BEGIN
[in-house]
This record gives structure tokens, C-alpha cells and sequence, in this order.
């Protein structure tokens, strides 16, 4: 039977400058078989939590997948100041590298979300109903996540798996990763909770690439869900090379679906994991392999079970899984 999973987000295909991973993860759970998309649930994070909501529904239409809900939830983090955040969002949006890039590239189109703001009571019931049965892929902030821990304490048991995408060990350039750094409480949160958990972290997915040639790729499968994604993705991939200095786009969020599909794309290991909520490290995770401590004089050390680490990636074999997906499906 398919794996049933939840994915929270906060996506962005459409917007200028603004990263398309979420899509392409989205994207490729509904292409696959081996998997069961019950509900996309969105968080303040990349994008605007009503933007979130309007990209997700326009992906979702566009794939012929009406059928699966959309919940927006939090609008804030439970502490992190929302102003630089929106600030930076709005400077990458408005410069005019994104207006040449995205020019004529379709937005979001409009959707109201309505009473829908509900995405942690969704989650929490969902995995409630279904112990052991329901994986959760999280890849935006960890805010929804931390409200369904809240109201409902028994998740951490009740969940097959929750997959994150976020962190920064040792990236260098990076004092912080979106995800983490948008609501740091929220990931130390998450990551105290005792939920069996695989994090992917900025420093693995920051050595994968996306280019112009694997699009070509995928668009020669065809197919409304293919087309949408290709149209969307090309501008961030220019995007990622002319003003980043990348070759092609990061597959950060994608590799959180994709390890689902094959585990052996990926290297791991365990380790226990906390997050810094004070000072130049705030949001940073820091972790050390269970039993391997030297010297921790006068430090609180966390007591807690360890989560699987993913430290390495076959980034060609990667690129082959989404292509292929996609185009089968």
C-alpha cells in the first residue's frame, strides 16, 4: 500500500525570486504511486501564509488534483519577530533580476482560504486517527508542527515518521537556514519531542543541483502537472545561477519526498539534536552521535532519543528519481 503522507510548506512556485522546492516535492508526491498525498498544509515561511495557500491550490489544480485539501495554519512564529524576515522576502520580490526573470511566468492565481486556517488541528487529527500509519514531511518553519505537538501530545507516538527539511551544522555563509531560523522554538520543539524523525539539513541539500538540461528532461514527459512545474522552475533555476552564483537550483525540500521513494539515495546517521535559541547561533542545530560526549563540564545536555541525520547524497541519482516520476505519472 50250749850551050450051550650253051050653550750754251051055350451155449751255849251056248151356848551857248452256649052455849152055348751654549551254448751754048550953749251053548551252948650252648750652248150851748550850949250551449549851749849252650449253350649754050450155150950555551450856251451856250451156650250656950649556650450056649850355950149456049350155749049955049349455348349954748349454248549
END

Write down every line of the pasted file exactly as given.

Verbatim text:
[in-house]
This record gives structure tokens, C-alpha cells and sequence, in this order.
């Protein structure tokens, strides 16, 4: 039977400058078989939590997948100041590298979300109903996540798996990763909770690439869900090379679906994991392999079970899984 999973987000295909991973993860759970998309649930994070909501529904239409809900939830983090955040969002949006890039590239189109703001009571019931049965892929902030821990304490048991995408060990350039750094409480949160958990972290997915040639790729499968994604993705991939200095786009969020599909794309290991909520490290995770401590004089050390680490990636074999997906499906 398919794996049933939840994915929270906060996506962005459409917007200028603004990263398309979420899509392409989205994207490729509904292409696959081996998997069961019950509900996309969105968080303040990349994008605007009503933007979130309007990209997700326009992906979702566009794939012929009406059928699966959309919940927006939090609008804030439970502490992190929302102003630089929106600030930076709005400077990458408005410069005019994104207006040449995205020019004529379709937005979001409009959707109201309505009473829908509900995405942690969704989650929490969902995995409630279904112990052991329901994986959760999280890849935006960890805010929804931390409200369904809240109201409902028994998740951490009740969940097959929750997959994150976020962190920064040792990236260098990076004092912080979106995800983490948008609501740091929220990931130390998450990551105290005792939920069996695989994090992917900025420093693995920051050595994968996306280019112009694997699009070509995928668009020669065809197919409304293919087309949408290709149209969307090309501008961030220019995007990622002319003003980043990348070759092609990061597959950060994608590799959180994709390890689902094959585990052996990926290297791991365990380790226990906390997050810094004070000072130049705030949001940073820091972790050390269970039993391997030297010297921790006068430090609180966390007591807690360890989560699987993913430290390495076959980034060609990667690129082959989404292509292929996609185009089968």
C-alpha cells in the first residue's frame, strides 16, 4: 500500500525570486504511486501564509488534483519577530533580476482560504486517527508542527515518521537556514519531542543541483502537472545561477519526498539534536552521535532519543528519481 503522507510548506512556485522546492516535492508526491498525498498544509515561511495557500491550490489544480485539501495554519512564529524576515522576502520580490526573470511566468492565481486556517488541528487529527500509519514531511518553519505537538501530545507516538527539511551544522555563509531560523522554538520543539524523525539539513541539500538540461528532461514527459512545474522552475533555476552564483537550483525540500521513494539515495546517521535559541547561533542545530560526549563540564545536555541525520547524497541519482516520476505519472 50250749850551050450051550650253051050653550750754251051055350451155449751255849251056248151356848551857248452256649052455849152055348751654549551254448751754048550953749251053548551252948650252648750652248150851748550850949250551449549851749849252650449253350649754050450155150950555551450856251451856250451156650250656950649556650450056649850355950149456049350155749049955049349455348349954748349454248549